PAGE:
Sirhan’s attorneys

While he was on Death Row, Sirhan Sirhan memorably wrote his trial attorney Grant Cooper: “Don’t ever forget, you dirty son of a bitch that you cost me my life.” Cooper later testified for Sirhan at his 1982 rescission hearing and put Sirhan’s comments down to his mental state at the time (see transcript of Cooper’s testimony below, from page 104). While I can’t justify Sirhan’s turn of phrase, it’s true that Cooper’s inept defense of Sirhan condemned him to a conviction of first-degree murder and a probable death sentence.

Since his trial, Sirhan has generally been blessed with fine attorneys, all working pro bono to represent his best interests. I developed a new-found respect for Sirhan’s appeal attorney Luke McKissack reading his defense of his client at parole hearings in the eighties and early nineties and had the pleasure to interview Larry Teeter – who represented Sirhan from 1994 until his death in 2005 – for my film RFK Must Die.

William Pepper and Laurie Dusek took over as Sirhan’s attorneys in 2007 and Dr. Dan Brown began his work with Sirhan the following year. In the video above posted today, you can watch William Pepper giving his closing statement to the parole board in 2011 and Pepper and Dusek commenting on Sirhan’s five-year denial, which Dusek calls ‘a travesty of justice’.

After the 2011 hearing, Sirhan’s legal team put tremendous energy into pursuing the habeas corpus petition begun by Teeter in 1997 and you can follow their battle with the state of California in a new collection of court documents posted to the Mary Ferrell Foundation site, with an essay that addresses both the history of the petition and Sirhan’s parole hearings.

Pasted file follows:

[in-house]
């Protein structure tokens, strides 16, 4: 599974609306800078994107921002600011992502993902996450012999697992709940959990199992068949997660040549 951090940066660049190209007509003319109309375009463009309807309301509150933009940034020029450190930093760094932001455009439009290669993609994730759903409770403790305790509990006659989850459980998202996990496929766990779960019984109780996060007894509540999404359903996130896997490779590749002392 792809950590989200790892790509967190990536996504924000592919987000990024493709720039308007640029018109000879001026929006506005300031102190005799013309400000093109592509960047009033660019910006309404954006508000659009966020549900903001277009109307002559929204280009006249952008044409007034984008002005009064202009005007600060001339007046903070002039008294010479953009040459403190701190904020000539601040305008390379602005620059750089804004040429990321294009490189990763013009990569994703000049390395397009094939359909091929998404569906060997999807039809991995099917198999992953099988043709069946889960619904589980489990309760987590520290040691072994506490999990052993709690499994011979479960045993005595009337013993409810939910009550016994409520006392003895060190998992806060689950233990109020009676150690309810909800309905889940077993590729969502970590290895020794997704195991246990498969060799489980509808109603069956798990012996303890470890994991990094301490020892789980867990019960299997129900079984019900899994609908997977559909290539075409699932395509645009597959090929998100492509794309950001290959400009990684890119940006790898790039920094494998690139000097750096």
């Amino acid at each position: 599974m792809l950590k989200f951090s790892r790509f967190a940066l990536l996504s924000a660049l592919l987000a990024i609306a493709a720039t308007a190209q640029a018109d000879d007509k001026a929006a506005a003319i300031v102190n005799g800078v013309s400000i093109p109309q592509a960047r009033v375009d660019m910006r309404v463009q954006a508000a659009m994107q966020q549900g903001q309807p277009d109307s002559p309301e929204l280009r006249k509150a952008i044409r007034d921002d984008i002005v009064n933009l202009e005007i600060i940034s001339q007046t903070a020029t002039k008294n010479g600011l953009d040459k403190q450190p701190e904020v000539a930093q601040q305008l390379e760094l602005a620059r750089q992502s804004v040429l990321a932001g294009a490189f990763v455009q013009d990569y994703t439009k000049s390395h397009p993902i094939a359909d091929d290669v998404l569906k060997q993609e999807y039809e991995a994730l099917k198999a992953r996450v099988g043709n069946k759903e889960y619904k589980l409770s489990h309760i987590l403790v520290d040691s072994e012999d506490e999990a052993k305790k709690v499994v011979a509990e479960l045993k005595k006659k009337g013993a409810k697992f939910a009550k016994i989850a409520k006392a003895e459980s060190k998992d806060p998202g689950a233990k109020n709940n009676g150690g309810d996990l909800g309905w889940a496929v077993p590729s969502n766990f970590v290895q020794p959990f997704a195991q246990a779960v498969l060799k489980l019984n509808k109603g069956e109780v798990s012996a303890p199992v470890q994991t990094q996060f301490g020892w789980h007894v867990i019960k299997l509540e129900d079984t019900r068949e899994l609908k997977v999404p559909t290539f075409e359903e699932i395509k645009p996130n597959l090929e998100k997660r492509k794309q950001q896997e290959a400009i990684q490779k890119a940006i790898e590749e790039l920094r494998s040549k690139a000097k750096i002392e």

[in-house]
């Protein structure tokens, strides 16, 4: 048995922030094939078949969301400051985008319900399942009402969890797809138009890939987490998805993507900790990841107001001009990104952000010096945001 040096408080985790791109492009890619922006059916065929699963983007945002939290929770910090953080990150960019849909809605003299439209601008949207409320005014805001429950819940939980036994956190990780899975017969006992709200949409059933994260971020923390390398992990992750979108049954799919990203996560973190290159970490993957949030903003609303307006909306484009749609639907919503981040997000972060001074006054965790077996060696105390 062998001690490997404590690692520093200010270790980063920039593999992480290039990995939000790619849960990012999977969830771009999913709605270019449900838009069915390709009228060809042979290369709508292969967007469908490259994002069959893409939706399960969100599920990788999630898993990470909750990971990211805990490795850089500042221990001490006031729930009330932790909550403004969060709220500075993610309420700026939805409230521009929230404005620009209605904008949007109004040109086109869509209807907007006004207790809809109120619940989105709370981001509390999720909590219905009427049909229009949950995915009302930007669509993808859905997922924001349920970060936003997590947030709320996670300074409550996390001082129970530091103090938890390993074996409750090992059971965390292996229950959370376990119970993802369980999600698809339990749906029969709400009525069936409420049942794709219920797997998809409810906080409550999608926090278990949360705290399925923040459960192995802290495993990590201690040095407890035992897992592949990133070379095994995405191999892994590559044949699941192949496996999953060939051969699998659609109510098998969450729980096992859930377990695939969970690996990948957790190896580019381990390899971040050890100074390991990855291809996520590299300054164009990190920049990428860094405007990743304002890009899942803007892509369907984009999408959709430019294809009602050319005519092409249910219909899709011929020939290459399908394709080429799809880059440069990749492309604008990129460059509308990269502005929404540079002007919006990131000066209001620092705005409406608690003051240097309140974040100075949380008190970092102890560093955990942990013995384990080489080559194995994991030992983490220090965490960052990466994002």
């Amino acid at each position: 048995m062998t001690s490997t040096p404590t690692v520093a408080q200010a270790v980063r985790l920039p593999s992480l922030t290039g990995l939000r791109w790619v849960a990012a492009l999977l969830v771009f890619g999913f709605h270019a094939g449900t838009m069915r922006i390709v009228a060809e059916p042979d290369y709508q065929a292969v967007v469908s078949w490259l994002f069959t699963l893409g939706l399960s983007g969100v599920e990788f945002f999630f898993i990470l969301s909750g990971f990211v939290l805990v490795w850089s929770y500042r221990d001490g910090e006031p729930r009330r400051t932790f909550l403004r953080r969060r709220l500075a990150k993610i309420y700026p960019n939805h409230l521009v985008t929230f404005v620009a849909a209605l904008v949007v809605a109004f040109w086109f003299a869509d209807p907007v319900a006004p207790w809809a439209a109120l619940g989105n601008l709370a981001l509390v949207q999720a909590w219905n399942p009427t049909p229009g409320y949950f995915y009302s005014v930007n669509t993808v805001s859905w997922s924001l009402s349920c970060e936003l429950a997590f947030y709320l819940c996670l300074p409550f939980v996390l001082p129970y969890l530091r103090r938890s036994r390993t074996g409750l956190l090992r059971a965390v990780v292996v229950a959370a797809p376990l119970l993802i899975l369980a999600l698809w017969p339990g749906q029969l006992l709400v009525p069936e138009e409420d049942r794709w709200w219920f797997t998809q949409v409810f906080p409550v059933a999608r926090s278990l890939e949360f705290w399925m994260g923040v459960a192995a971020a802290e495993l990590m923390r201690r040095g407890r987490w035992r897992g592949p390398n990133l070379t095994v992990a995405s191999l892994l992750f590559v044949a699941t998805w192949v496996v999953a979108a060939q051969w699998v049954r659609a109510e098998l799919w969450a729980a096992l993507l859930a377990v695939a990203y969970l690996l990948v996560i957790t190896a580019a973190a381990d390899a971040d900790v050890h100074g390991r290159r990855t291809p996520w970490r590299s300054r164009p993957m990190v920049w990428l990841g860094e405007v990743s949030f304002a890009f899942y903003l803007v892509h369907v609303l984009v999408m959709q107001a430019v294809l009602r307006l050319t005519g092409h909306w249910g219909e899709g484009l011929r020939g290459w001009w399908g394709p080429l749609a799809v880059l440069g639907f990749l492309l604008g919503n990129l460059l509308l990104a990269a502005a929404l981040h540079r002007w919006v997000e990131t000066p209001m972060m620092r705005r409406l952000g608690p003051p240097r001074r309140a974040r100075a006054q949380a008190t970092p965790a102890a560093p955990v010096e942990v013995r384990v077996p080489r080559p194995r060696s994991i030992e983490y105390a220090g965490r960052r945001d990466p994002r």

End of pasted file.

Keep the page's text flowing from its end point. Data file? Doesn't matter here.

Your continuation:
5 thoughts on “Sirhan’s attorneys

  1. steve phetteplace says:

    I was a classmate of Sirhan at John Muir High School. I am concerned that he get a re-examination of the evidence in the case. I am interested in corresponding with him–if that is possible. I wish him well

  2. Bill Klaber says:

    Shane, Terrific book. Great documentary. Amazing website. Re Sirhan’s attys: Bill Pepper is an American hero. Incredible work on MLK, RFK and human rights. But Bill says he thinks Cooper threw the case because there was a pending indictment against him. I disagree. Yes, the Sirhan defense was deficient in the most egregious ways. But Cooper was fooled like most people were. And engaged as he was with the Friars Club, he didn’t have time to find out otherwise. They didn’t need to threaten or bully him. He thought Sirhan alone did it, and he was fighting to save Sirhan’s life. So he was extra nice to the Fitts and the others, causing them as little trouble as possible, believing they wouldn’t press for the gas chamber, because Ev Younger said that they wouldn’t as a matter of conscience. The entire defense was one gigantic blunder (except for Kaiser) but I don’t believe that Cooper threw the case. He just got run over.

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